Dranesville District elected Joan DuBois as its fourth consecutive Republican supervisor Tuesday in a race that was so tight it could not be officially called until after 11 p.m.
Fairfax County’s computer problems stalled the reporting of full results until so late in the evening that supporters of John Foust, the Democrat candidate, learned the unofficial final tally, 11,966 to 11,457, from the DuBois camp.
Republican precinct captains and campaign workers reported their vote totals directly to DuBois campaign headquarters on Beverly Road in McLean, where victory was declared as Foust supporters were still waiting for results from eight missing precincts.
But with a go-ahead from DuBois, her campaign coordinator, Kelly Fitzgerald, provided totals for the missing precincts by telephone to Foust campaign chairman Amy Lowenstein.
“I’m just very happy right now,” said DuBois. “We will see what our priorities are, and what’s going on. I am very pleased the electorate chose me to represent them. I will work very hard. I will listen to the people. We’ll do it together,” she said.
While he stopped short of conceding the race, Foust “thanked everyone for a tremendous effort, particularly my wife and my campaign manager, and told them we had run a fabulous campaign,” he said. “I was proud of the effort that everyone had contributed.
“I will wait for the absentee ballots” before conceding, Foust said. “The numbers will be what the numbers will be. I think it is less than likely that the absentees or final count will change anything.”
Foust had endorsements from two newspapers, two teacher organizations, the Sierra Club, and a coalition of citizen activists.
DuBois had endorsements from a number of prominent Republicans including U.S. Rep. Frank Wolf (10th), state Dels. Vincent Callahan (34th) and Tom Rust (86th), and incumbent Dranesville Supervisor Stuart Mendelsohn.
Foust said some Republicans are among his supporters. “That’s what it takes for a Democrat to get elected in Dranesville,” he said. “You have to put together a coalition.”
DuBois said she picked up some votes from Democrats who didn’t like the Foust campaign’s negative advertisements, which emphasized DuBois’s alleged ties to developers formed during her 16 years as an aide to former supervisors Bob Dix (Hunter Mill) and Nancy Falck (Dranesville).
DRANESVILLE DISTRICT Democratic party chair Dale Evans, working the polls in Cooper Precinct at Spring Hill School, said the good weather was turning out the voters, national Democratic National Committee Chair Terry McAuliffe among them.
“It’s good weather. [The voters are saying] ‘Why stay inside?’” Evans said.
McAuliffe voted for Democrats, Evans said. “I know he did. He thanked us for being out here and thanked us for the sample ballot” so he would know who to vote for, Evans said.
“The turnout is as expected for an off-year; lighter,” said Linda Smyth, a Democrat in her first race for the open supervisor’s seat in Providence District. “It’s a gorgeous day, and everyone is sitting around in their shorts,” she said as she took a break between visits to polling places with her husband and son.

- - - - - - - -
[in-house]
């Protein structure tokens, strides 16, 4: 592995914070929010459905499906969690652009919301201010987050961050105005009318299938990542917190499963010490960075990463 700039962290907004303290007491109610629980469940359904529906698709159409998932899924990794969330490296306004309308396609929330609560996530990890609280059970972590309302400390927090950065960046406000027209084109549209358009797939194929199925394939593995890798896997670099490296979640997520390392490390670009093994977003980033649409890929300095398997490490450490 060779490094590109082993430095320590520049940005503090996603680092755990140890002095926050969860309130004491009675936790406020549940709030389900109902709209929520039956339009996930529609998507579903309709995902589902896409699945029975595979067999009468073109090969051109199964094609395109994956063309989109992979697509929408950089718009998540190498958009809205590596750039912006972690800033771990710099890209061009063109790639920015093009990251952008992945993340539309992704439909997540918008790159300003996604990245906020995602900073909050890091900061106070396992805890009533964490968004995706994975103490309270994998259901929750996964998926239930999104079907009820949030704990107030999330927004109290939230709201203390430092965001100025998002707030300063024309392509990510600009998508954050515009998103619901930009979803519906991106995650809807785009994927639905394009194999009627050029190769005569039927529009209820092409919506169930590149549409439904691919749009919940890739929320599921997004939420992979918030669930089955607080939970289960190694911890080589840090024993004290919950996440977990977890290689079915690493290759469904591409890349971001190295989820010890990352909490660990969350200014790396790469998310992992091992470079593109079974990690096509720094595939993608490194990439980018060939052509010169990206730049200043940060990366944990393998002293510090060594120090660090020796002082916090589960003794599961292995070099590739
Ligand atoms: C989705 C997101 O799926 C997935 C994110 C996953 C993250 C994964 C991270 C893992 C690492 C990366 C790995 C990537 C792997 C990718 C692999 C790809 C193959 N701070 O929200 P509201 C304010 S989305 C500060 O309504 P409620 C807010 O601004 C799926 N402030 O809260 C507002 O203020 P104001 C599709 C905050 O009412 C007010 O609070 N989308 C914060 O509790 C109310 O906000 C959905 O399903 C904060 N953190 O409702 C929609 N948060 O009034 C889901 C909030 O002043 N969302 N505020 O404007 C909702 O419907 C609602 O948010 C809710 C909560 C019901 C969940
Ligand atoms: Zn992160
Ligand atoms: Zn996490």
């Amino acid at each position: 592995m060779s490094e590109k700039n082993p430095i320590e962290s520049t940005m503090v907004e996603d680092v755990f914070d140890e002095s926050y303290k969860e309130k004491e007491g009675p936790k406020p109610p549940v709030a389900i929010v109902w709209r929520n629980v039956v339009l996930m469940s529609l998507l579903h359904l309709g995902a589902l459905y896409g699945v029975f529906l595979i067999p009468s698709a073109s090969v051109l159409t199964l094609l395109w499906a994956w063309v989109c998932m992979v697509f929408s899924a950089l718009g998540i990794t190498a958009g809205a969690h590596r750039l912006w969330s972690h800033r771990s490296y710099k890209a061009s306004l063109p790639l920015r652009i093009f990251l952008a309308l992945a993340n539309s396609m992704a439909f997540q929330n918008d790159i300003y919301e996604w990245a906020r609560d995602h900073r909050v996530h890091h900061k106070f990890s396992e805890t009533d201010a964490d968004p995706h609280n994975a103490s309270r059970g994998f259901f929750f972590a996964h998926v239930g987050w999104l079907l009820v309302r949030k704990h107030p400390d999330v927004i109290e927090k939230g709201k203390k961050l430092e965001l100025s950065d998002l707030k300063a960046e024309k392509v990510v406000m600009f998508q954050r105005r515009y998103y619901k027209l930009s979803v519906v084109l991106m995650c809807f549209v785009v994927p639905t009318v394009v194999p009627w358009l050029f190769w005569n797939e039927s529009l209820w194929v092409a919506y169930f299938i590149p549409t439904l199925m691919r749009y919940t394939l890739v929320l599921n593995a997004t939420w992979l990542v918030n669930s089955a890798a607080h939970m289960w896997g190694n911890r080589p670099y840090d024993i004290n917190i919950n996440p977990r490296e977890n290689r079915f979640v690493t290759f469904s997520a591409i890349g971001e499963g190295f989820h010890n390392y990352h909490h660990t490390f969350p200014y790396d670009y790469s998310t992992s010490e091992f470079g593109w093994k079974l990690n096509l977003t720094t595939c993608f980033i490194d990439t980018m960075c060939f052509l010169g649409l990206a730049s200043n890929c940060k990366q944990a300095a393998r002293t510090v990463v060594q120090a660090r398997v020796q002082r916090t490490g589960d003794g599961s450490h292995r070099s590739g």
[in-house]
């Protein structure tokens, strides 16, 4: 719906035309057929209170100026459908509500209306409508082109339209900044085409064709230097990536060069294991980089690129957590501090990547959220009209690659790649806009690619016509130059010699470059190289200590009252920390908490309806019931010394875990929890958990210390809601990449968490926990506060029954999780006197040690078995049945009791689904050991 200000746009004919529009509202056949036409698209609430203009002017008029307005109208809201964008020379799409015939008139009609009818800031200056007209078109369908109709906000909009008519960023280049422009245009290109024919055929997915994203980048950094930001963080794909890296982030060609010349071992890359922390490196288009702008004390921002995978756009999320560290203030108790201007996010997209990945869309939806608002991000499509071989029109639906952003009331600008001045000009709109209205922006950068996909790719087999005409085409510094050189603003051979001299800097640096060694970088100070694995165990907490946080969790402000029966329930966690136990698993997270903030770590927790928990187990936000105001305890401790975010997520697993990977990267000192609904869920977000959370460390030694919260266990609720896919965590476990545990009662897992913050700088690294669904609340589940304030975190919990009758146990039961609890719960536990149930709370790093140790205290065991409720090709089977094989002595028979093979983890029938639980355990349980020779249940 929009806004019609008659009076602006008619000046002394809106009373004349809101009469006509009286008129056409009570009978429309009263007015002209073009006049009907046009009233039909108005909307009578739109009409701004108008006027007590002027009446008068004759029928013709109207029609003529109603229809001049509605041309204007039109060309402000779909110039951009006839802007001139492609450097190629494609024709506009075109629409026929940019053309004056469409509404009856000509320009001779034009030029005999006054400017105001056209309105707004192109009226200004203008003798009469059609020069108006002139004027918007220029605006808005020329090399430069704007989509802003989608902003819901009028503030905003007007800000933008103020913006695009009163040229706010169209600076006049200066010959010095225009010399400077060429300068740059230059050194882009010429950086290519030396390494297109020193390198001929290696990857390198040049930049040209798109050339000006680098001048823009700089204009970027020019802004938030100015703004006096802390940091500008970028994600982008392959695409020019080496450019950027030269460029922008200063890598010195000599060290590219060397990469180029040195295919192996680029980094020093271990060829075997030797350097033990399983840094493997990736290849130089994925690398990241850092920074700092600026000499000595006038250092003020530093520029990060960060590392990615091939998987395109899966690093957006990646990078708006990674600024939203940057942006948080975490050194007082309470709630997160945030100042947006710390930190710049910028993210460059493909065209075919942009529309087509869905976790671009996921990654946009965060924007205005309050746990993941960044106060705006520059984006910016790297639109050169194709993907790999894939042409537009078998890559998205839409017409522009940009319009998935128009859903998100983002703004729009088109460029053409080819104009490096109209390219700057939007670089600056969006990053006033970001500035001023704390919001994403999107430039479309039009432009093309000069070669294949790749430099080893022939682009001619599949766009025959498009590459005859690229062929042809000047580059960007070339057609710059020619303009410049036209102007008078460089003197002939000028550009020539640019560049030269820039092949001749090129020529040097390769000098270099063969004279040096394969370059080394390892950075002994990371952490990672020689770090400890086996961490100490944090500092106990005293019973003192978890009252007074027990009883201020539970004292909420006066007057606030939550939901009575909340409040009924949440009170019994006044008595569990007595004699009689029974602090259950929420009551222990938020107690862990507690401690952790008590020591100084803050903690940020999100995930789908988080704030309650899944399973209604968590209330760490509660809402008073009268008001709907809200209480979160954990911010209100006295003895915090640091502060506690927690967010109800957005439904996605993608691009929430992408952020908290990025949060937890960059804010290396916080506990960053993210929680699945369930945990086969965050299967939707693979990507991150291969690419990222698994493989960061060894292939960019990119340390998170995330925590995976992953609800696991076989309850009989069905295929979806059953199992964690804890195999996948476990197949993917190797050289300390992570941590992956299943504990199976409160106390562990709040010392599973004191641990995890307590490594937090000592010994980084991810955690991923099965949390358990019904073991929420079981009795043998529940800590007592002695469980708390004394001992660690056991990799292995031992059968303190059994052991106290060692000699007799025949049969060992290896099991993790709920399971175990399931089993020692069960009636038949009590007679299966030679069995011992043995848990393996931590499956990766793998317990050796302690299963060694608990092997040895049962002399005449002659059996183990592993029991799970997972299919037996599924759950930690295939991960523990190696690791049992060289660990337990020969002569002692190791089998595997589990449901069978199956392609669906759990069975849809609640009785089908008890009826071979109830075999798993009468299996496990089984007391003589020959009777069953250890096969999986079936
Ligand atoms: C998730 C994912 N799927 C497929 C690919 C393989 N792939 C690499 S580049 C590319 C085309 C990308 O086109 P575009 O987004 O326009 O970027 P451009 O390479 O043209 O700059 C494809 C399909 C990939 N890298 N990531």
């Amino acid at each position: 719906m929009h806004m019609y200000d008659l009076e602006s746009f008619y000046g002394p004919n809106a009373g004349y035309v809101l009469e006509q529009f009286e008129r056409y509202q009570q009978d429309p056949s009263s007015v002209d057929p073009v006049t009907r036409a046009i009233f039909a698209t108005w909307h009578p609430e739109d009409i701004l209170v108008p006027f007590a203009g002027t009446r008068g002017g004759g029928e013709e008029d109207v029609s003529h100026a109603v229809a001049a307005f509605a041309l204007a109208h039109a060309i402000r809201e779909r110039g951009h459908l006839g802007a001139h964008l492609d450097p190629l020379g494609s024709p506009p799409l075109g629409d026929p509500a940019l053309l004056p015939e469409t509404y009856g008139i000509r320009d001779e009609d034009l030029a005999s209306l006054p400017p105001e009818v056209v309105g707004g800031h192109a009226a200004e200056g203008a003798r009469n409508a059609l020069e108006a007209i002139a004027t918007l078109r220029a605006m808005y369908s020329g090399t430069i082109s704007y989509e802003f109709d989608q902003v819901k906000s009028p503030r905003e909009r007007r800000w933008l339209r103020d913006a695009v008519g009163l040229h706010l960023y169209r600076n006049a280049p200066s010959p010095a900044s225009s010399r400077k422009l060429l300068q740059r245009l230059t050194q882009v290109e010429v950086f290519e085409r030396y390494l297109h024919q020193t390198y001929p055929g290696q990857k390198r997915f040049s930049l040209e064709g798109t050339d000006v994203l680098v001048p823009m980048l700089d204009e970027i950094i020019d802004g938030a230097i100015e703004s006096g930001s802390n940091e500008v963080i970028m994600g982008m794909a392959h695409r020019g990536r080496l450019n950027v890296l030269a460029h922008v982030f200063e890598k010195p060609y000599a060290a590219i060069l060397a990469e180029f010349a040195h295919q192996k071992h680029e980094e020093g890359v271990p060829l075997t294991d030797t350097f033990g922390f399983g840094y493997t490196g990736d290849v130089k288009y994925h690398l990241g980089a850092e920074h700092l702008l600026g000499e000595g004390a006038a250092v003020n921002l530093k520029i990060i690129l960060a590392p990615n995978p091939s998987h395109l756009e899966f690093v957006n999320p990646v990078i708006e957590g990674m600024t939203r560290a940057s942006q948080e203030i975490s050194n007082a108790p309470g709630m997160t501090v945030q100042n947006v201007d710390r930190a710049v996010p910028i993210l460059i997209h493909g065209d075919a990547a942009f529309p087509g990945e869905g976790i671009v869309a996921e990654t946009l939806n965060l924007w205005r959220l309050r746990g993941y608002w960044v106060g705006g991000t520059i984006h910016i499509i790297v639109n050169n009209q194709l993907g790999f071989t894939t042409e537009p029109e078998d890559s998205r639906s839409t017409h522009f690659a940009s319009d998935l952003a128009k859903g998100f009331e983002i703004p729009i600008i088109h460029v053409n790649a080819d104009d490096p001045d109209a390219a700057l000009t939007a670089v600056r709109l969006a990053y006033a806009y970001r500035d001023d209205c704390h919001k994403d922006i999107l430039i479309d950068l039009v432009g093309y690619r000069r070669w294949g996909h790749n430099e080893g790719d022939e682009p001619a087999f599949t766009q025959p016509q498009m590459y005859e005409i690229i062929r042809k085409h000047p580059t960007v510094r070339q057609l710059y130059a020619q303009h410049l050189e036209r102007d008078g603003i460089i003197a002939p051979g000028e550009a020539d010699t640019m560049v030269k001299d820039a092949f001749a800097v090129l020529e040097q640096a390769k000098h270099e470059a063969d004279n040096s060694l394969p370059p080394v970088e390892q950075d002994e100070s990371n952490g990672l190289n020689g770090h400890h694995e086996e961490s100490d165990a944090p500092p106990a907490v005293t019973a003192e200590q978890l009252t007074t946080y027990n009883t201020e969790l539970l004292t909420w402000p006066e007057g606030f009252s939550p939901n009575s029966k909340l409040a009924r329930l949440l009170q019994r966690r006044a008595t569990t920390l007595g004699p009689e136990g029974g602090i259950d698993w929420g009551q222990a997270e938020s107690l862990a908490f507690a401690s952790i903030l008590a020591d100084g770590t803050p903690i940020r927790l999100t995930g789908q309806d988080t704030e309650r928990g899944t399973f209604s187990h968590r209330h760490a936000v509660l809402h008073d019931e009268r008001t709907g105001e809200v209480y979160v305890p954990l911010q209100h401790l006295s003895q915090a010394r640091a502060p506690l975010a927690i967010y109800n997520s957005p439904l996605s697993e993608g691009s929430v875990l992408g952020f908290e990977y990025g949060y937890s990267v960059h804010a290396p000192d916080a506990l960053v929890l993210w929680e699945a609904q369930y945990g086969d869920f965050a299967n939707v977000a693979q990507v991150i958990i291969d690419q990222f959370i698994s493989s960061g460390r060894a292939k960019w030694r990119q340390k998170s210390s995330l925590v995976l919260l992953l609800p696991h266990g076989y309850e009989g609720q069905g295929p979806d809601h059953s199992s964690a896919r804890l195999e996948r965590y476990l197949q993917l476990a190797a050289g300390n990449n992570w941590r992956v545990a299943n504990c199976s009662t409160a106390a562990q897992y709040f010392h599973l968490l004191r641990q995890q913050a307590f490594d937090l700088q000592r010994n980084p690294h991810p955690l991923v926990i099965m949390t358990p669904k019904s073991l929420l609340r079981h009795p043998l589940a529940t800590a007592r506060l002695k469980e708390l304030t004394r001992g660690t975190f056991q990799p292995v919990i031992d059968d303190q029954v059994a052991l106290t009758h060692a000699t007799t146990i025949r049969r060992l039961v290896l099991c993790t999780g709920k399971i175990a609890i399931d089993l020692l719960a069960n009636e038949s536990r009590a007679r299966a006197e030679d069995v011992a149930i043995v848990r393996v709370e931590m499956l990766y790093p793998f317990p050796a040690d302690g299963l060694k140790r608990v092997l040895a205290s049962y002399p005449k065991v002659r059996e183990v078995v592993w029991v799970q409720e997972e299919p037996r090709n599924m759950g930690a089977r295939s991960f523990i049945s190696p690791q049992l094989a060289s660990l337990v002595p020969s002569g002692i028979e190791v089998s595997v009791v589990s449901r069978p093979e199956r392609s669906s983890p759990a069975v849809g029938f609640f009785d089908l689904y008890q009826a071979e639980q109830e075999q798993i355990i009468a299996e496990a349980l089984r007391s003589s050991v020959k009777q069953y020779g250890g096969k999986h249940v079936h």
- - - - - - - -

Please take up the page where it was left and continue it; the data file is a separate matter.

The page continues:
Sue Galdo, who lives on Seneca Knoll Road in Great Falls, was on her way to work after she voted at Forestville Elementary School, but she paused briefly to talk to DuBois.
“I always vote, because I think it is what Americans should do,” she said. “Our most immediate needs are on traffic on Route 7 at Seneca Road,” where one new shopping center has intensified traffic, and another is planned in the northwest quadrant of the intersection.
DuBois had visited polling places in Dranesville District since voting that morning at her own precinct, Westmoreland in McLean.
She characterized voting as “steady, but not heavy.”
She offered one voter a sample ballot that identified Republican candidates.
“OK,” said John Randolph of Great Falls, accepting it “so I’ll know who not to vote for.”
Randolph, a ”nucleic acid chemist” who moved to Great Falls in 1998, said he opposes Republicans because of “civil rights” infringements and “the debacle in Iraq.
“I think it’s crazy to support anyone who supports our president [George W. Bush],” he said.
“OK, I think that’s a little off the beaten track,” said DuBois an apparent reference to Seneca’s reputation as a conservative stronghold that spawned a property tax revolt in the late 1980s.
“I am not here for the politics or the huge SUVs,” said Randolph, a Fairfax County native who graduated from Oakton High School. “I just want my kids to have a place to run around.
“There are some liberal thinkers here, but they are just beaten down,” Randolph said.
In Cooper Precinct at Spring Hill Elementary School, Carter Hall, 3, showed a “voter card” that his father, Tim, made for him.
“We always vote, but we came out most importantly to vote for Dave Hunt [candidate for state Senate District 32],” said the elder Hall, who lives in the house where he grew up on Georgetown Pike.
Hall said he likes Hunt because of his volunteer work at McLean Bible Church, he said.
Republican Bob McConahy, who also lives in Seneca Precinct, was working as an election official. He ran for Dranesville supervisor in the Republican party caucus last May, but lost to DuBois.
McConahy supported the five percent cap on real estate tax increases; DuBois does not.
“I still get the sense from people talking to me that they regret what happened,” McConahy said. “But where were they?”
He said the tax cap issue never really emerged during the primary, and many voters never knew about his candidacy.
“What we needed was to be able to air what we wanted to say,” said McConahy. “It was very silent.”